In addition, it should be noted that a number of these apocryphal writings were expressly condemned by the earliest Christians. Take, for example, the oft-discussed Gospel of Thomas. This gospel is never mentioned in any early canonical list, is not found in any of our New Testament manuscript collections, never figured prominently in canonical discussions, and often was condemned outright by a variety of church fathers. Thus, if Thomas was a widely-read and widely-received gospel account, then it has left very little historical evidence of that fact.
Everybody loves a good conspiracy theory. It would certainly be far more interesting and entertaining if one could show that apocryphal books were really the Scripture of the early church and that they have been suppressed by the political machinations of the later church (i.e., Constantine). But, the truth is far less sensational. While apocryphal books were given some scriptural status from time to time, the overwhelming majority of early Christians preferred the books that are now in our New Testament canon. Thus, we are reminded again that the canon was not something that was arbitrarily “created” by the church in the 4th or 5th century. Rather the affirmations of the later church simply reflected what had already been the case for many, many years.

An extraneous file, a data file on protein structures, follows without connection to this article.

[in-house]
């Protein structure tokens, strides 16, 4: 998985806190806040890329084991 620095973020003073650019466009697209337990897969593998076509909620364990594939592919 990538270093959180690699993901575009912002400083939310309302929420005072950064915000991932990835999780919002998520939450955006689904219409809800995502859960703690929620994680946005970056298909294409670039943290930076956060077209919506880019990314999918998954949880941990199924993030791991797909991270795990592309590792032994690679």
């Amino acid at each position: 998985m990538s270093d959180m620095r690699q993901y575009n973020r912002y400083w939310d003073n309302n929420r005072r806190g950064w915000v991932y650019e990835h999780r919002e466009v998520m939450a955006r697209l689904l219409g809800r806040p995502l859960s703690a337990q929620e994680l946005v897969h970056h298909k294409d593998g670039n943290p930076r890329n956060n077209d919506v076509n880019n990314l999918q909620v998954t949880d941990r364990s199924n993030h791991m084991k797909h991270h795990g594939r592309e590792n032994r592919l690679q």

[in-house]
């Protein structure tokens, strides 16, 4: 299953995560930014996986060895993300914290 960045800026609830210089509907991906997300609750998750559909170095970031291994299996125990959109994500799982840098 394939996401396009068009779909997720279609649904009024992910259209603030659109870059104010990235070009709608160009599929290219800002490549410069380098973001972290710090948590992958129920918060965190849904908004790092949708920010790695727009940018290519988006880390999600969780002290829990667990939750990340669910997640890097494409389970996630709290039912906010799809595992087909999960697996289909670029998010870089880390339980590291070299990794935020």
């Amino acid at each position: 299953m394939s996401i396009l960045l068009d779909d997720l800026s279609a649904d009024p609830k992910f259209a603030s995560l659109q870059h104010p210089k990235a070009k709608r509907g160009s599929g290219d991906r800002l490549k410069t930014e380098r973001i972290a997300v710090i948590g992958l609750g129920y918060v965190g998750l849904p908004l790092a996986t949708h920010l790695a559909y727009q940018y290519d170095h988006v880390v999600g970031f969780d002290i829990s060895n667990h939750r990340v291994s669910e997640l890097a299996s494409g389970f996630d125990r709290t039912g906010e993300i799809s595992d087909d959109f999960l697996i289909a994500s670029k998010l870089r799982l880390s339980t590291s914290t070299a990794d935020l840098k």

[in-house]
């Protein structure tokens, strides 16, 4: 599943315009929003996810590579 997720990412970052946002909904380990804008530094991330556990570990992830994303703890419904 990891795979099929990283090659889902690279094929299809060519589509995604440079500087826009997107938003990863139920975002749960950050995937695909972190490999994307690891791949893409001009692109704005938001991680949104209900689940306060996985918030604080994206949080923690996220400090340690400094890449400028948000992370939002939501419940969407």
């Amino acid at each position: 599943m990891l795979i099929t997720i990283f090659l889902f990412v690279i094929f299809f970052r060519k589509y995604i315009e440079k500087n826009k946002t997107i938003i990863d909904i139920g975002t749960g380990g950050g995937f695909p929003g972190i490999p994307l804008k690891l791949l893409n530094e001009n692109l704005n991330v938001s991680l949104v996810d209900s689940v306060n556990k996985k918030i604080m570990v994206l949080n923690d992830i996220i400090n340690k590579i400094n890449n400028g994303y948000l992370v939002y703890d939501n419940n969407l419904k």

H. Koester, “Apocryphal and Canonical Gospels,” Harvard Theological Review 73 (1980): 106.
 Koester, “Apocryphal and Canonical Gospels,” 107.
 W.L. Petersen, “The Diatesseron and the Fourfold Gospel,” in The Earliest Gospels (ed. C. Horton; London and New York: T&T Clark International, 2004), 51.